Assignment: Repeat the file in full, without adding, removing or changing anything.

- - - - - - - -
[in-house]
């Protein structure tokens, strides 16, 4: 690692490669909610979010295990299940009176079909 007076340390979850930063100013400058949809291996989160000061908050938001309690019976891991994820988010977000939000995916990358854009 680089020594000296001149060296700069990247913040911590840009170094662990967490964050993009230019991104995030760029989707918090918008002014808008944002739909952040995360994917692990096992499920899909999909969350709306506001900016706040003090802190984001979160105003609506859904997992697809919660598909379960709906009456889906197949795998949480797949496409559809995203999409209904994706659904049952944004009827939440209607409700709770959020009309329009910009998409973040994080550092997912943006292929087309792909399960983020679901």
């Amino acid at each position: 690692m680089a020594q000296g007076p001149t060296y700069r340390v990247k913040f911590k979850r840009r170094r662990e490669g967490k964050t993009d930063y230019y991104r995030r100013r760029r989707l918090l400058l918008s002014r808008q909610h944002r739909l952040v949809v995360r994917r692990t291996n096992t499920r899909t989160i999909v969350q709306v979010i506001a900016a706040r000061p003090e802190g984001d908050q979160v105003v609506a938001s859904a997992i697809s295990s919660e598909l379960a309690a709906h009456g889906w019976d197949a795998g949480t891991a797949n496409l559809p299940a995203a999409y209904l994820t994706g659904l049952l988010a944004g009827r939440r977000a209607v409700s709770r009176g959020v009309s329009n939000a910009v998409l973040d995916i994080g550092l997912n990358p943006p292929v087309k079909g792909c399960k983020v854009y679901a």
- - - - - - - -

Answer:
[in-house]
């Protein structure tokens, strides 16, 4: 690692490669909610979010295990299940009176079909 007076340390979850930063100013400058949809291996989160000061908050938001309690019976891991994820988010977000939000995916990358854009 680089020594000296001149060296700069990247913040911590840009170094662990967490964050993009230019991104995030760029989707918090918008002014808008944002739909952040995360994917692990096992499920899909999909969350709306506001900016706040003090802190984001979160105003609506859904997992697809919660598909379960709906009456889906197949795998949480797949496409559809995203999409209904994706659904049952944004009827939440209607409700709770959020009309329009910009998409973040994080550092997912943006292929087309792909399960983020679901």
């Amino acid at each position: 690692m680089a020594q000296g007076p001149t060296y700069r340390v990247k913040f911590k979850r840009r170094r662990e490669g967490k964050t993009d930063y230019y991104r995030r100013r760029r989707l918090l400058l918008s002014r808008q909610h944002r739909l952040v949809v995360r994917r692990t291996n096992t499920r899909t989160i999909v969350q709306v979010i506001a900016a706040r000061p003090e802190g984001d908050q979160v105003v609506a938001s859904a997992i697809s295990s919660e598909l379960a309690a709906h009456g889906w019976d197949a795998g949480t891991a797949n496409l559809p299940a995203a999409y209904l994820t994706g659904l049952l988010a944004g009827r939440r977000a209607v409700s709770r009176g959020v009309s329009n939000a910009v998409l973040d995916i994080g550092l997912n990358p943006p292929v087309k079909g792909c399960k983020v854009y679901a």